My five-year-old son shouts out in the middle of our local corner store, clutching a bottle of hair conditioner in his hands. "Look mum, Africans!" The whole place went silent for a moment before the owner, known affectionately as Uncle, bursts into laughter.
My son is transfixed by the image on the bottle, a happy family who look like him, with incredibly great hair. Uncle is Zimbabwean - a friendly-family business owner who often freely gives out life advice while getting his customers hooked on samples of his signature spiced biltong.
Uncle hands my son a packet of chips. "He is African after all, he should know what Simba chips taste like, consider it part of his education."
I thanked Uncle. Before my son started negotiating his next treat, I mentioned he was half-Zimbabwean. At this, Uncle quickly corrected me, "He's not half, he is Zimbabwean."
I mentioned he was half-Zimbabwean. At this, Uncle quickly corrected me, "He's not half, he is Zimbabwean"
That was the moment I knew I had to stop using any term by halves to describe my children's ethnicity.
In the past, like some knee-jerk reaction, I was quick to define myself as an Italian immigrant who married a Zimbabwean - the backstory I had on hand to satisfy people's curiosity when I was asked about my children. It's a question often wrapped in some 'well-meaning' compliment by strangers on the street, at the playground, or in the supermarket.
After my chat with Uncle, I realised how the language I have been using to describe my children may suggest to outsiders that they do not completely belong to either of those cultures; or worse, provoke feeling of inadequacy in our kids for not being 'sufficiently Italian or Zimbabwean'.
Lucky for us, this is the kind of conversation you get to have in Moorooka, a cosmopolitan suburb known as 'Little Africa' in Brisbane. All around us are African hair salons, halal butchers, ethnic grocers, community coffee shops and restaurants that bring together an eclectic mix of diverse families and recent migrants alike.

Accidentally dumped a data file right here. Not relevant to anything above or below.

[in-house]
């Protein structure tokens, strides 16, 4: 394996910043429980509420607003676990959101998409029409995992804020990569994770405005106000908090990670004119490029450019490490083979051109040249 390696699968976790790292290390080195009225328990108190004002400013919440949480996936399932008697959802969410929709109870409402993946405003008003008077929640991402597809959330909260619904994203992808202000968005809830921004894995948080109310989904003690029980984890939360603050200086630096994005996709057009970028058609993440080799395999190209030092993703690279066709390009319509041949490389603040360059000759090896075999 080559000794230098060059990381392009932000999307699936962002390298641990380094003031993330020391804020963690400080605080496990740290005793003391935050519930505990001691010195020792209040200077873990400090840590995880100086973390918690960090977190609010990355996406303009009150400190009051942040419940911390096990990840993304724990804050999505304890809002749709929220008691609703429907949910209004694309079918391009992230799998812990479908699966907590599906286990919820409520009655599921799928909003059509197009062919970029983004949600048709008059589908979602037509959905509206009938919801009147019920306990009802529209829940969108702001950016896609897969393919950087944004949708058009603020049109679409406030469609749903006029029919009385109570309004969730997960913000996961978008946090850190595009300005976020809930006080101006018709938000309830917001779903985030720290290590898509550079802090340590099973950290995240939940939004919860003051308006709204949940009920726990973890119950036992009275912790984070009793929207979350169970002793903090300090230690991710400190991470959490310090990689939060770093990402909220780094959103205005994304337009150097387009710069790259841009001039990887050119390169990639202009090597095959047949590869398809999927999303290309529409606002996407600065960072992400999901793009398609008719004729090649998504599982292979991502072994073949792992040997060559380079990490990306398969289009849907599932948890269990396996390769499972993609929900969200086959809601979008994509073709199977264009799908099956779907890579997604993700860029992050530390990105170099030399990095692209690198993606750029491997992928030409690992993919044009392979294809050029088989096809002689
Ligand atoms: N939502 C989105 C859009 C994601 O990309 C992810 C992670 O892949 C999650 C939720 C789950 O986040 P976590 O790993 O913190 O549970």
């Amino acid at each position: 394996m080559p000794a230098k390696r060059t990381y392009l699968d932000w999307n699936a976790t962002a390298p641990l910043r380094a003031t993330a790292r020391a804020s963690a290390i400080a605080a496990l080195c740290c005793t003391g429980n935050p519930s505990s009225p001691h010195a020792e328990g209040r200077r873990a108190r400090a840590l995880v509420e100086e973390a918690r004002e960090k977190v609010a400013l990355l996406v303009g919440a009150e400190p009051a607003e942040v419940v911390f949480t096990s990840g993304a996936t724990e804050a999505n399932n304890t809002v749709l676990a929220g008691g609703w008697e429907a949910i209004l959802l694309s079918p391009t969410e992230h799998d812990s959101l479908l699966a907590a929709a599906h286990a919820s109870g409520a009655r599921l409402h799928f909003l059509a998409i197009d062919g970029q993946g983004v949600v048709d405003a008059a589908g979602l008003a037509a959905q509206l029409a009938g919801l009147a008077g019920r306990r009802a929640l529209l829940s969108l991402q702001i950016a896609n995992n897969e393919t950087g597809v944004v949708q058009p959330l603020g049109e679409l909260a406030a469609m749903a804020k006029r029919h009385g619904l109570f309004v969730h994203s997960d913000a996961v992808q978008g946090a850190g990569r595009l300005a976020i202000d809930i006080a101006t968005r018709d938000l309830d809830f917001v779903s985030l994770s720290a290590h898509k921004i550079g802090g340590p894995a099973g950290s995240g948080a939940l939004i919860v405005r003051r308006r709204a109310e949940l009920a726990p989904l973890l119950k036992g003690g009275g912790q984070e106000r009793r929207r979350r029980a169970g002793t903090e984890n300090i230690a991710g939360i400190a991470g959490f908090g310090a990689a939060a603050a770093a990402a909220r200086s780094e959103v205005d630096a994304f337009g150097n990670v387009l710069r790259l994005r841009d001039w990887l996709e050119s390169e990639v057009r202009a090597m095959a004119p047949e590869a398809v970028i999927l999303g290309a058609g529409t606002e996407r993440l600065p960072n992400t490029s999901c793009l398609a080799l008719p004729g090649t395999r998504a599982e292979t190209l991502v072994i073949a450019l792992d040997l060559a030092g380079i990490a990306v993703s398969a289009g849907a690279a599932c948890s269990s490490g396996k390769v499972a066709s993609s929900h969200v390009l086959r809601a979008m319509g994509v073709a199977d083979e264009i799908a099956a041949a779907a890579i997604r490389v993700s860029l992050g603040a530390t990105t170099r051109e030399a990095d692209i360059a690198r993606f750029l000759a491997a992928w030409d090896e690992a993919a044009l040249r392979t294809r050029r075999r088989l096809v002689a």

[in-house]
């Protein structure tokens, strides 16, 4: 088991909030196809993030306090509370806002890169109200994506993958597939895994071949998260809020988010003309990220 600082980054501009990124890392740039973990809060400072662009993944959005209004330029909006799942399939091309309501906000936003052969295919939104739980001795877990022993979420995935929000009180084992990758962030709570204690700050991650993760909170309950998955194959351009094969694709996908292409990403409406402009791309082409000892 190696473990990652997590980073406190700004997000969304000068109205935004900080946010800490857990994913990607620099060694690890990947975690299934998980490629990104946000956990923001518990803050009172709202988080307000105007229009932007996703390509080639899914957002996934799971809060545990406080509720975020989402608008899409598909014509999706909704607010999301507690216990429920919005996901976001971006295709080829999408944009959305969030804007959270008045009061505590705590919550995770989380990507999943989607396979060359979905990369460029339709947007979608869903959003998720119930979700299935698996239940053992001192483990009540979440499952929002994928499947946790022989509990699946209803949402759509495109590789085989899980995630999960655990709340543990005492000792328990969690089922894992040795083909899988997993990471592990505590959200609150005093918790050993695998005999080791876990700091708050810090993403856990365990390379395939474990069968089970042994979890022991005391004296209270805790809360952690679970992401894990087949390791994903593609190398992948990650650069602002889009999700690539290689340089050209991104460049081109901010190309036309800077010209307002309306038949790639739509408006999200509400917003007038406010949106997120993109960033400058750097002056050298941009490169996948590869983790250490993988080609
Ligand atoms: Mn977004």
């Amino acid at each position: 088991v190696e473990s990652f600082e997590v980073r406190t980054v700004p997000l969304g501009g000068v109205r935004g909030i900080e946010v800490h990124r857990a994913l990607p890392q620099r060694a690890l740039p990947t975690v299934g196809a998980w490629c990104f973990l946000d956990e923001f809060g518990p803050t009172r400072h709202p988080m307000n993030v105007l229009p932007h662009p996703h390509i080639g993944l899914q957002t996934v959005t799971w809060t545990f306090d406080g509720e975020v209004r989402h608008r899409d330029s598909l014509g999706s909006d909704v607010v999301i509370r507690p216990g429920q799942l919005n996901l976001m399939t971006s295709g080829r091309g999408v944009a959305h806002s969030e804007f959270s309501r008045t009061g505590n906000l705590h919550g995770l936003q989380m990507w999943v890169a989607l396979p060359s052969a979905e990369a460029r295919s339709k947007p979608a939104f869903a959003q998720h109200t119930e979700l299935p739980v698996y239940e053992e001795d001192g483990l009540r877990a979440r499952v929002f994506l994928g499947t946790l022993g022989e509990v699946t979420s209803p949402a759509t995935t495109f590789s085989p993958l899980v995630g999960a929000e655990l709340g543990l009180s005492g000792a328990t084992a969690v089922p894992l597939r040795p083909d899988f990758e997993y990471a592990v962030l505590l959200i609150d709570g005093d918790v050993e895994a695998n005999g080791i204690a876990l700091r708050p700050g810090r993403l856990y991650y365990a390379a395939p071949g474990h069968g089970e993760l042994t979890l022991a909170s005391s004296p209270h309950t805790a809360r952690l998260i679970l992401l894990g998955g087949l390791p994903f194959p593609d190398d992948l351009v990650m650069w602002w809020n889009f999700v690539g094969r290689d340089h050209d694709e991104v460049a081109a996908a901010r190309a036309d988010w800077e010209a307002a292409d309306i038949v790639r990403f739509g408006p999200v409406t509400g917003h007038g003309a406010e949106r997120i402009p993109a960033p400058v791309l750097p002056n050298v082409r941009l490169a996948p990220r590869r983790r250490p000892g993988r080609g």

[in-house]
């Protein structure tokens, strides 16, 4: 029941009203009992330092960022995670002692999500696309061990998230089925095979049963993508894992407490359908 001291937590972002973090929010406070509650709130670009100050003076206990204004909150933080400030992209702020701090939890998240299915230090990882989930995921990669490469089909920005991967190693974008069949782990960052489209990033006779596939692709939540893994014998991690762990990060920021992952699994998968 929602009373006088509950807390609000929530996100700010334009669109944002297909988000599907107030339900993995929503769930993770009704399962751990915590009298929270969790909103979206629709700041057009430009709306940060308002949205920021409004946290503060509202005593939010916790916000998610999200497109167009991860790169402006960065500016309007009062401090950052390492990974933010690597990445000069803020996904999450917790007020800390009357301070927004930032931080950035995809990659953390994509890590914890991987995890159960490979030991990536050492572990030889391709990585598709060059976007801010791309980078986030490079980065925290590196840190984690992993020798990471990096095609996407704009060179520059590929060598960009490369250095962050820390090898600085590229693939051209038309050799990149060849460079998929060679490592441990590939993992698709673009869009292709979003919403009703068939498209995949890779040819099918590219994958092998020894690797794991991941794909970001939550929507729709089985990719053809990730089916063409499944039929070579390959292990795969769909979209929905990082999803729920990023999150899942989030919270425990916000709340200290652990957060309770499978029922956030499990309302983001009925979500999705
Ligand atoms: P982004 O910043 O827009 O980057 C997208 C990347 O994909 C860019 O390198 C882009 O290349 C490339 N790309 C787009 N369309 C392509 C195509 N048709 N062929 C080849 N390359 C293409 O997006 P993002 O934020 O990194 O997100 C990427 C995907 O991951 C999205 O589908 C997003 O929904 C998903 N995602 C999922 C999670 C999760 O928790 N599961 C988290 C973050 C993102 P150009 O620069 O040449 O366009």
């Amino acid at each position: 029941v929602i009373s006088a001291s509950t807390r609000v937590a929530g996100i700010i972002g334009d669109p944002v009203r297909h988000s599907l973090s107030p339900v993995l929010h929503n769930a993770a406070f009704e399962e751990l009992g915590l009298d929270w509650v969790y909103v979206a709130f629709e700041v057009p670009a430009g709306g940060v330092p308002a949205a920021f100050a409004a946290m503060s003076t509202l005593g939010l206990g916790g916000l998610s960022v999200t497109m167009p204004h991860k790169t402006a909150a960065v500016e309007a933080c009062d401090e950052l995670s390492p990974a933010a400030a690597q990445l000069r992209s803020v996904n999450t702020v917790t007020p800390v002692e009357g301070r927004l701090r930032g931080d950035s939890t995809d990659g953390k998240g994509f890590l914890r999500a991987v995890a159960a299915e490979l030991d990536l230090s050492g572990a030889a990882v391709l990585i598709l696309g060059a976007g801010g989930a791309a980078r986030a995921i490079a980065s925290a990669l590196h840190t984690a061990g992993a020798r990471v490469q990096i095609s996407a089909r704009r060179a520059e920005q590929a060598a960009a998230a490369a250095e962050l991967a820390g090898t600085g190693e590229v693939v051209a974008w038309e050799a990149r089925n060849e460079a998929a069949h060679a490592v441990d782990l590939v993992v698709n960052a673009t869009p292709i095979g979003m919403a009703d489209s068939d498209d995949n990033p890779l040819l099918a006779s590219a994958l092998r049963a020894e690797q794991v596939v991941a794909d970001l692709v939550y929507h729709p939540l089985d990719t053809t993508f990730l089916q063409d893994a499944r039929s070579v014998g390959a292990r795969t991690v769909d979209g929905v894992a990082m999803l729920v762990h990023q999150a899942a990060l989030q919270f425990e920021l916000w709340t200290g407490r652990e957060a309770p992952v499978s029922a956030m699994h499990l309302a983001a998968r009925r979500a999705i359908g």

I'll never forget the moment my daughter saw a version of herself on an advertisement placed in front of a local hair salon. She stopped in her tracks, captivated by the little girl with a similar hair texture to hers, before letting out an enormous squeal, "Mum, she looks like me!"
These neighbourhood businesses aren't just convenient - they also function as important community hubs. Uncle's corner store is one of them. From the moment I walked through the door on my first visit, I was greeted with a warm welcome from Uncle and his family, the kind of old-fashioned customer service that Myer could only dream of. The soothing sound of the Mbira made for the perfect soundtrack to browse the colour imported goodies that line the shelves. Children's books written in Shona, most Zimbabweans' mother tongue, serve as magnets to little hands walking into a snack-filled mini wonderland.
It goes without saying that small business owners have had a tough 18 months. But if recent times have shown us anything, it's the importance of family-run stores and the support they provide to culturally and linguistically diverse communities and families.
Often a safe space to reminisce, connect, grown and learn, stores like Uncle's are as safe haven for people to gently encounter cultural lessons, practice language and strike up thoughtful conversations. I know first-hand how much of a positive impact it's had on my family. From discovering books and grocery items from home, to finding bottles of conditioners with families that look just like ours, my own kids have benefited hugely from being able to connect to their identities in a playful environment.
Stores like Uncle's are as safe haven for people to gently encounter cultural lessons, practice language and strike up thoughtful conversations
After heeding Uncle's advice and stopped using the term 'half' to describe my children, I noticed a huge shift in their cultural ownership. Italian day at school became a huge deal - an opportunity for them to get involved and revel in all the wonderful things that make them connect to their roots; and a trip to Uncle's grocer made them light up with a sense of excitement.
Most importantly, the kids now feel like they have access to the most crucial, highly sophisticated embodiment of one's culture - the ability to enjoy Zimbabwean crisps to their heart's content.
Julia Mawande is a writer and presenter. She can be found on Instagram @juliamawande